Taking The Plunge: How Newspaper Sites That Charge Are Faring

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Credit: Flickr / from a second story.

As more newspapers kick around the idea of charging for content, much of the attention has been focused on the pay models employed by the bigger players like the WSJ and the Financial Times. But quietly, some small- and medium-circulation papers are coming up with their own formulas to get readers to pony up for access to their websites. We checked in with some of these papers to find out how much they are charging and how they’re faring.

This is, by no means, a complete list. But one can draw some general conclusions by looking at the experiences of what is admittedly a very sample size. The newspapers tend to be located in smaller, often rural markets; online-only subscriptions are typically priced at a substantial discount to the print edition (in general, about 75 percent of what the print product costs); where numbers are available, the number of online subscribers is still a tiny percentage of their print counterparts (less than 5 percent); and many of these papers say they began charging not so much to make money online, but rather to protect sales of their print editions.

Newspaper: Daily Gazette
City: Schenectady, New York
Average paid circulation: 44,242
Pricing plan: Online-only subscriptions are available for $2.95 a week; while print subscribers, who pay $3.00 a week for home delivery, can pay an additional penny each week to also get unlimited access to the website as well as to an electronic edition. Blogs, AP stories, TV schedules, photo galleries, and breaking news remain free.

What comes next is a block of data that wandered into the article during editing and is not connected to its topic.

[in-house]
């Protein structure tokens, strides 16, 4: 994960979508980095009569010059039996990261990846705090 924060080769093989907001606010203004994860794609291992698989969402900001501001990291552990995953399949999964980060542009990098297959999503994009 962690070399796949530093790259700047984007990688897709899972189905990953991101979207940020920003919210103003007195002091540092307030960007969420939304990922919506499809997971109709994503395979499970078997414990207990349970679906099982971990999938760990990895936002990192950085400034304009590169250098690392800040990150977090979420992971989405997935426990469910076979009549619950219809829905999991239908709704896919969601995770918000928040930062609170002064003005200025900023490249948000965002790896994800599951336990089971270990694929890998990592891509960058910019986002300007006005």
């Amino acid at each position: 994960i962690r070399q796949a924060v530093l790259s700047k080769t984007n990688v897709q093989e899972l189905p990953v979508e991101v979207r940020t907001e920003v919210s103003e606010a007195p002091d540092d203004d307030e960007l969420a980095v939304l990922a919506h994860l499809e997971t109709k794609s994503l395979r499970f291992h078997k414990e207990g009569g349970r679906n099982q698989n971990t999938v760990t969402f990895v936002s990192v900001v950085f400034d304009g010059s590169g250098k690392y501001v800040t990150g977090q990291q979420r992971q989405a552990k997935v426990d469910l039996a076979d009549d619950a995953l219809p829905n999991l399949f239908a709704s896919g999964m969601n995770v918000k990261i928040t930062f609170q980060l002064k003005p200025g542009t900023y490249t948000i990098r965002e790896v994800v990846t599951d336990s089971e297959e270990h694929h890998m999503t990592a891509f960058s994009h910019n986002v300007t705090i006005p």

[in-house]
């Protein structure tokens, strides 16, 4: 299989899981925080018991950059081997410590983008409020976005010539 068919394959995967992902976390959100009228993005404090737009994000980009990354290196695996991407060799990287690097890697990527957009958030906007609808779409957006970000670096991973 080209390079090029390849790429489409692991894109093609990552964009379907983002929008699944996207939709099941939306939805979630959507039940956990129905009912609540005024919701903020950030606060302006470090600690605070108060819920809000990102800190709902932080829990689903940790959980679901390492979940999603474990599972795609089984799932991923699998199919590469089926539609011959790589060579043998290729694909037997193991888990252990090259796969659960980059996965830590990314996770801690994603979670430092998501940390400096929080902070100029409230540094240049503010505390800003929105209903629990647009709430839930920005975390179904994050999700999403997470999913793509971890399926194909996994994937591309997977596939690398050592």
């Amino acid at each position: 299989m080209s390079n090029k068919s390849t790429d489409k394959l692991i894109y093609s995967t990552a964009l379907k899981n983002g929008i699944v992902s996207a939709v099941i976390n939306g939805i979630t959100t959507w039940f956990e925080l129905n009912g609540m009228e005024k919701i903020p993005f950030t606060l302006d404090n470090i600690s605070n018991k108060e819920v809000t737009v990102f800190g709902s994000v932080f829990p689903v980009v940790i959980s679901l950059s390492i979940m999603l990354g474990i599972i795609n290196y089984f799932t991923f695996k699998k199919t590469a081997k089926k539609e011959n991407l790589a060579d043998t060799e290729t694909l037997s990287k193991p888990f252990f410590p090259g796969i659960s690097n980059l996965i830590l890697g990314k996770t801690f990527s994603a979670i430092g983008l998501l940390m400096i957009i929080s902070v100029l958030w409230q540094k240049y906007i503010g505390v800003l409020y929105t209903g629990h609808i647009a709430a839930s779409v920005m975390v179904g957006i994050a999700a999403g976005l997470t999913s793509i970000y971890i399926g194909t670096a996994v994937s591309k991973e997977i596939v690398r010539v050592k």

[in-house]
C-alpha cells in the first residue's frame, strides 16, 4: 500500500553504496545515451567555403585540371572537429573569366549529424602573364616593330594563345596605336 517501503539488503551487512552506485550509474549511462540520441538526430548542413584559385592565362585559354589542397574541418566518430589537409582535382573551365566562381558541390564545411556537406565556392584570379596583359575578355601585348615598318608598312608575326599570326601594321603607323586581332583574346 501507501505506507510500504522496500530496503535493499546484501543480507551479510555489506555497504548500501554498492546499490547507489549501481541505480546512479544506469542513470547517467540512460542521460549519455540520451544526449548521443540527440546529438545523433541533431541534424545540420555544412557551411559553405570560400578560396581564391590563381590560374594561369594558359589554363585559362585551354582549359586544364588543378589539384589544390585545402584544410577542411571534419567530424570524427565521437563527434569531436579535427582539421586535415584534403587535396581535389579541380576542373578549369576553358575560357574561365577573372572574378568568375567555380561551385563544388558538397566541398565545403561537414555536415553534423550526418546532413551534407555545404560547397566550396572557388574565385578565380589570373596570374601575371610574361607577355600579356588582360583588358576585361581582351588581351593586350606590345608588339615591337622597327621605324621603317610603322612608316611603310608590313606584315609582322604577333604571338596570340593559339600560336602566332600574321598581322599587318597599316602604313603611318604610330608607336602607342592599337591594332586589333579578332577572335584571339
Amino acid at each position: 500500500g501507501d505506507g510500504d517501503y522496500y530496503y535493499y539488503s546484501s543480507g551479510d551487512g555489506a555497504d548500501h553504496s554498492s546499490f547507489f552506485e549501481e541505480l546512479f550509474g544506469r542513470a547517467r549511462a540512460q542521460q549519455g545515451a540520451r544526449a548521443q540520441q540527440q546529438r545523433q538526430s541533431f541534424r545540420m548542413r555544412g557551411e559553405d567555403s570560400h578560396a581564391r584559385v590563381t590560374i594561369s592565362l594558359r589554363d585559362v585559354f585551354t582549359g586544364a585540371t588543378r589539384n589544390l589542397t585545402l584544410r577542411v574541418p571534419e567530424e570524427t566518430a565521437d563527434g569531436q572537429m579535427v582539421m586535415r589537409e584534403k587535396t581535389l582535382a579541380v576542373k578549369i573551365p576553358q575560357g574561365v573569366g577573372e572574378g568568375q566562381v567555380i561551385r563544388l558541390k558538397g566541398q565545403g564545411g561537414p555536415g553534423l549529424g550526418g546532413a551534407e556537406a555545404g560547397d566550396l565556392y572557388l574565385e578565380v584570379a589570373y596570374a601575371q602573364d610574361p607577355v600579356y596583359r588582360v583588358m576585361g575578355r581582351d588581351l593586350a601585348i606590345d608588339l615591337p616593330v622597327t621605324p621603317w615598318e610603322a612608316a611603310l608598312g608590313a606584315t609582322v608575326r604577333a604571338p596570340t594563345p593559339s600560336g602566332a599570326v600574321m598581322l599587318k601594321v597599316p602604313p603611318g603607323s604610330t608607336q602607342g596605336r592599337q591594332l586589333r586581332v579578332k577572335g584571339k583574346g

When pay wall was introduced: August 2009, although the paper was already charging readers to access the electronic edition
Results: Website traffic has plummeted by 40 percent in the three weeks since the Gazette started charging for most of its online content, including obituaries, managing editor Judy Patrick tells us. But she says “online subscriptions are slowly building.” There are 670 online-only subscribers.
Comment: The Gazette competes with the nearby Albany Times Union, which makes all of its content available for free, although it does charge 75 cents to access a digital copy of the paper. It’s too early to tell how the Times Union’s traffic has fared.

Newspaper: Valley Morning Star
City: Harlingen, Texas
Average paid circulation: 23,294
Pricing plan: Online-only subscriptions are available for 75 cents a day, $3.95 a month, or $39.50 for the year. Daily print subscribers get free access to web content and also to an e-edition of the paper. Weekend subscribers have to pay an additional $3.16 per month for online access, while Sunday-only subscribers have to pay $3.56 a month. Event listings, obituaries, AP stories, video, blogs, and classifieds all remain free.
When pay wall was introduced: July 2009
Results: A representative did not respond to a request for comment, but since the Morning Star started charging for online content in mid-June, another Freedom Communications daily, the Lima News, has followed suit. Traffic to the Morning Star’s website was actually slightly up in July, according to Compete.
Comment: “It will allow greater value to our many loyal print-edition subscribers by not giving away the news to non-subscribers,

31 Comments